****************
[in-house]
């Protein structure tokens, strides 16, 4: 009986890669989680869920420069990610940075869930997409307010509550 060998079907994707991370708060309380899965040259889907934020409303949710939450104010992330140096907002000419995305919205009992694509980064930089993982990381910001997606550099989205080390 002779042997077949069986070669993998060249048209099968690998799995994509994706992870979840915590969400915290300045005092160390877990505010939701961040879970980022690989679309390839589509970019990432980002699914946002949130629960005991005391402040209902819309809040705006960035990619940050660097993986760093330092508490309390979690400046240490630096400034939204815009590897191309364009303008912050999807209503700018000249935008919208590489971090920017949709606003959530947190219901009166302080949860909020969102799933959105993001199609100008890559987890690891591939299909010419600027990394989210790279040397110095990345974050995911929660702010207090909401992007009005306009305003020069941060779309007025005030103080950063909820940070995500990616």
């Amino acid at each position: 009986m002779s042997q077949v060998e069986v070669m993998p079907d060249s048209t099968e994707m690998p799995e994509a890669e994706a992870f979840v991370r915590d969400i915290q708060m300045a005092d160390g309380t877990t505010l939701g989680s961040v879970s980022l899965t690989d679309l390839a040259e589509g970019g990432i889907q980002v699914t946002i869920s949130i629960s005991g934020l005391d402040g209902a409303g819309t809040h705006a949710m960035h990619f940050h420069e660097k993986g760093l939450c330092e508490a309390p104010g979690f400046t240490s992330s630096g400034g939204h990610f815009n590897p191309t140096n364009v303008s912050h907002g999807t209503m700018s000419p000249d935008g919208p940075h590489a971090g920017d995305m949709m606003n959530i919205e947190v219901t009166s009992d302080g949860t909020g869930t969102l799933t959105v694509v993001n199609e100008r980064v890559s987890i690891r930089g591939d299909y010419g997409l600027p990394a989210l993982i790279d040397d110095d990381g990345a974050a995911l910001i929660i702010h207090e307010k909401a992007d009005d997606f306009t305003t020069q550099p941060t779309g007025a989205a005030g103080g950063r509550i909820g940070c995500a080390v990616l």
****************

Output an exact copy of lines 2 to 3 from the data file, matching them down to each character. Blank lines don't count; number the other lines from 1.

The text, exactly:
């Protein structure tokens, strides 16, 4: 009986890669989680869920420069990610940075869930997409307010509550 060998079907994707991370708060309380899965040259889907934020409303949710939450104010992330140096907002000419995305919205009992694509980064930089993982990381910001997606550099989205080390 002779042997077949069986070669993998060249048209099968690998799995994509994706992870979840915590969400915290300045005092160390877990505010939701961040879970980022690989679309390839589509970019990432980002699914946002949130629960005991005391402040209902819309809040705006960035990619940050660097993986760093330092508490309390979690400046240490630096400034939204815009590897191309364009303008912050999807209503700018000249935008919208590489971090920017949709606003959530947190219901009166302080949860909020969102799933959105993001199609100008890559987890690891591939299909010419600027990394989210790279040397110095990345974050995911929660702010207090909401992007009005306009305003020069941060779309007025005030103080950063909820940070995500990616």
């Amino acid at each position: 009986m002779s042997q077949v060998e069986v070669m993998p079907d060249s048209t099968e994707m690998p799995e994509a890669e994706a992870f979840v991370r915590d969400i915290q708060m300045a005092d160390g309380t877990t505010l939701g989680s961040v879970s980022l899965t690989d679309l390839a040259e589509g970019g990432i889907q980002v699914t946002i869920s949130i629960s005991g934020l005391d402040g209902a409303g819309t809040h705006a949710m960035h990619f940050h420069e660097k993986g760093l939450c330092e508490a309390p104010g979690f400046t240490s992330s630096g400034g939204h990610f815009n590897p191309t140096n364009v303008s912050h907002g999807t209503m700018s000419p000249d935008g919208p940075h590489a971090g920017d995305m949709m606003n959530i919205e947190v219901t009166s009992d302080g949860t909020g869930t969102l799933t959105v694509v993001n199609e100008r980064v890559s987890i690891r930089g591939d299909y010419g997409l600027p990394a989210l993982i790279d040397d110095d990381g990345a974050a995911l910001i929660i702010h207090e307010k909401a992007d009005d997606f306009t305003t020069q550099p941060t779309g007025a989205a005030g103080g950063r509550i909820g940070c995500a080390v990616l």